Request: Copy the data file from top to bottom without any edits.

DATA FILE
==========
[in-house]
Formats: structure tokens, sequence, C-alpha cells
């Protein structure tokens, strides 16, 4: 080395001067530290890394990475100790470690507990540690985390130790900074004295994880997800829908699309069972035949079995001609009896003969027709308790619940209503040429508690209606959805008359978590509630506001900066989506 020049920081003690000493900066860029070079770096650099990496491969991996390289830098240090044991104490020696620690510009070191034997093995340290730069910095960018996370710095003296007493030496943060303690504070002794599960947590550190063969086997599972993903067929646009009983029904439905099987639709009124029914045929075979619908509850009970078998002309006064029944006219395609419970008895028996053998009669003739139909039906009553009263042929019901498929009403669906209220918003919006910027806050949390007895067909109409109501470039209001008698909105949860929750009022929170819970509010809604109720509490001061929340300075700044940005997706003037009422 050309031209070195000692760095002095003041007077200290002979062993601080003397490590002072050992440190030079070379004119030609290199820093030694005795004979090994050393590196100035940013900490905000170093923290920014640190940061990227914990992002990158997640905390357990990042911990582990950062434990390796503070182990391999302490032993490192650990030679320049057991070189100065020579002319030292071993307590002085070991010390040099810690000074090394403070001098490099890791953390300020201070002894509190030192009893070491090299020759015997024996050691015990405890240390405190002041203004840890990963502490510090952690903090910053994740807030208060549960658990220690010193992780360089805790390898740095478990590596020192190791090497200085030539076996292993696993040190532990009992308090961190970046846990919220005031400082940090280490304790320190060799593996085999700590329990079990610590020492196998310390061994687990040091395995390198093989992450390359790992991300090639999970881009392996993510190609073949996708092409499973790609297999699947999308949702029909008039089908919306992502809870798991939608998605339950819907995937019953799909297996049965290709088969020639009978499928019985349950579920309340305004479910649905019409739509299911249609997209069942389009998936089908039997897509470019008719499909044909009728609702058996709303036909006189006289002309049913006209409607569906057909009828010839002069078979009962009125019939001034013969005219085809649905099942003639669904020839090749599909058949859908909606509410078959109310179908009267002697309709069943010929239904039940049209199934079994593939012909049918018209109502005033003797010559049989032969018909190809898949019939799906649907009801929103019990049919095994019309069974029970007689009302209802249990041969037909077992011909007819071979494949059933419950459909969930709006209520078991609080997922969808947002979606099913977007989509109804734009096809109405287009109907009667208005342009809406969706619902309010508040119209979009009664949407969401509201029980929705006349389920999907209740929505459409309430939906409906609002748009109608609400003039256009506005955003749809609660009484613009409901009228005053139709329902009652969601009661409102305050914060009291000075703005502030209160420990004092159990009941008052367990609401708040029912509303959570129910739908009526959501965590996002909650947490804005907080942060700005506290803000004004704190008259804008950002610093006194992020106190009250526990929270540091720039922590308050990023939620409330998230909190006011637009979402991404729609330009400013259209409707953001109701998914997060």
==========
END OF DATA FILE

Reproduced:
[in-house]
Formats: structure tokens, sequence, C-alpha cells
């Protein structure tokens, strides 16, 4: 080395001067530290890394990475100790470690507990540690985390130790900074004295994880997800829908699309069972035949079995001609009896003969027709308790619940209503040429508690209606959805008359978590509630506001900066989506 020049920081003690000493900066860029070079770096650099990496491969991996390289830098240090044991104490020696620690510009070191034997093995340290730069910095960018996370710095003296007493030496943060303690504070002794599960947590550190063969086997599972993903067929646009009983029904439905099987639709009124029914045929075979619908509850009970078998002309006064029944006219395609419970008895028996053998009669003739139909039906009553009263042929019901498929009403669906209220918003919006910027806050949390007895067909109409109501470039209001008698909105949860929750009022929170819970509010809604109720509490001061929340300075700044940005997706003037009422 050309031209070195000692760095002095003041007077200290002979062993601080003397490590002072050992440190030079070379004119030609290199820093030694005795004979090994050393590196100035940013900490905000170093923290920014640190940061990227914990992002990158997640905390357990990042911990582990950062434990390796503070182990391999302490032993490192650990030679320049057991070189100065020579002319030292071993307590002085070991010390040099810690000074090394403070001098490099890791953390300020201070002894509190030192009893070491090299020759015997024996050691015990405890240390405190002041203004840890990963502490510090952690903090910053994740807030208060549960658990220690010193992780360089805790390898740095478990590596020192190791090497200085030539076996292993696993040190532990009992308090961190970046846990919220005031400082940090280490304790320190060799593996085999700590329990079990610590020492196998310390061994687990040091395995390198093989992450390359790992991300090639999970881009392996993510190609073949996708092409499973790609297999699947999308949702029909008039089908919306992502809870798991939608998605339950819907995937019953799909297996049965290709088969020639009978499928019985349950579920309340305004479910649905019409739509299911249609997209069942389009998936089908039997897509470019008719499909044909009728609702058996709303036909006189006289002309049913006209409607569906057909009828010839002069078979009962009125019939001034013969005219085809649905099942003639669904020839090749599909058949859908909606509410078959109310179908009267002697309709069943010929239904039940049209199934079994593939012909049918018209109502005033003797010559049989032969018909190809898949019939799906649907009801929103019990049919095994019309069974029970007689009302209802249990041969037909077992011909007819071979494949059933419950459909969930709006209520078991609080997922969808947002979606099913977007989509109804734009096809109405287009109907009667208005342009809406969706619902309010508040119209979009009664949407969401509201029980929705006349389920999907209740929505459409309430939906409906609002748009109608609400003039256009506005955003749809609660009484613009409901009228005053139709329902009652969601009661409102305050914060009291000075703005502030209160420990004092159990009941008052367990609401708040029912509303959570129910739908009526959501965590996002909650947490804005907080942060700005506290803000004004704190008259804008950002610093006194992020106190009250526990929270540091720039922590308050990023939620409330998230909190006011637009979402991404729609330009400013259209409707953001109701998914997060």